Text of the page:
The High Cost of Living... And Heating - News and Weather For The Quad Cities -

The High Cost of Living... And Heating

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Families all across the QCA are being affected by the same thing.

It started a couple weeks ago, when the price of it shot up, nearly tripling or quadrupling in value. 

That was due to a shortage of it. 

Something thousands of homeowners need to run their houses. 

What is it?


Normally sold at $1.50/ gallon, prices have skyrocketed to over $5.50/gallon. 

Now, those prices are forcing people to decide what they can afford, and what they can't.

A Personal Story

In Rachel Egolf's house in rural Blue Grass, IA - propane is used for everything. 

From heating the water, to heating the house. 

Recently, her families propane tank was running low, and needed a refill. 

"Normally, we pay $1.70-$1.80 per gallon," she explains. "Now it's up to $5.50 for one gallon... To fill up our 500 gallon tank, it's over $2,000."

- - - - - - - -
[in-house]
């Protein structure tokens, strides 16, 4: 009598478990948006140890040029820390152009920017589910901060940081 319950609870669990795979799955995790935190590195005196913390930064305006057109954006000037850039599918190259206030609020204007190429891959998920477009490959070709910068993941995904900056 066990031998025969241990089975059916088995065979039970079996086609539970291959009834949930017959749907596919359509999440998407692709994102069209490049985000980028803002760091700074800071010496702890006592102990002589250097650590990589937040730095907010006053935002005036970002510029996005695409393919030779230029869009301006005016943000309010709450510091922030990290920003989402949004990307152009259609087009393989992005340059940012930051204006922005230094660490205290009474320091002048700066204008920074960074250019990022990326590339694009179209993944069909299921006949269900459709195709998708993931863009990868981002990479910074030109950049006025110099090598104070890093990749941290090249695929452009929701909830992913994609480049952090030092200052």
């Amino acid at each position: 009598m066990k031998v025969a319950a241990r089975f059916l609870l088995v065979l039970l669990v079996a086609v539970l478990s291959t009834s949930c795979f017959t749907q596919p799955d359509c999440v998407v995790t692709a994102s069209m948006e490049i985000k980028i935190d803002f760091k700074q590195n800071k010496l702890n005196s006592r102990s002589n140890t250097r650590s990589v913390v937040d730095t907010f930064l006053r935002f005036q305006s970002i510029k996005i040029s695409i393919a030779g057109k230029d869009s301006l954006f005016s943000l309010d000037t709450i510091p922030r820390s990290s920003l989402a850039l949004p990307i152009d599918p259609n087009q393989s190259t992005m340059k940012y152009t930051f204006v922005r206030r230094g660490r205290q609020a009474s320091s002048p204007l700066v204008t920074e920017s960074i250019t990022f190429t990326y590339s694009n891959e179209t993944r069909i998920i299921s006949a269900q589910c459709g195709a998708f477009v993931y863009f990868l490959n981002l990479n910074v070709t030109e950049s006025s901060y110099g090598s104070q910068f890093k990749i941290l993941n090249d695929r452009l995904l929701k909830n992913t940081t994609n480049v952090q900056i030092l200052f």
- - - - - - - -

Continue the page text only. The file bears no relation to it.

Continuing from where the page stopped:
Rachel and her husband have two young kids. 

So keeping the house warm is important. 

But it's also costing this family more than they can afford. 

"Think about how much you make in a month," Rachel asks. "That's $2000. I don't know anybody that can pay that with everything else you have to pay."

She explains that for her recent fill up, they bought 200 gallons of propane, enough to last just two weeks in the cold weather., costing over $1,000.

"Living out in the country, you have to make sure you always have gas in there or you're not going to have heat, you're not going to be able to cook, you're not going to be able to have hot water," Rachel explains. 

To save money, she has covered the windows with plastic and shutting vents that aren't needed. 

Even lowered the heat. 

"We usually keep it at 68. But now we've been keeping it at 64. Today, I turned it down to 60," Rachel explains, as her family tries to make what propane they have, last. "With the house we live in, it's just too old to put a lot of money into insulation and other things like that."

Now, with temperatures staying low and the price of propane staying high, there are decisions to be made, when the tank is empty again. 

"You have to make the decision, do I want the bare minimum in hopes that the price goes down," says Rachel, "Or do I want to fill it all the way up in hopes that there isn't this major shortage and you won't be able to get any when you need it." 

A decision, she doesn't want to have to make. 


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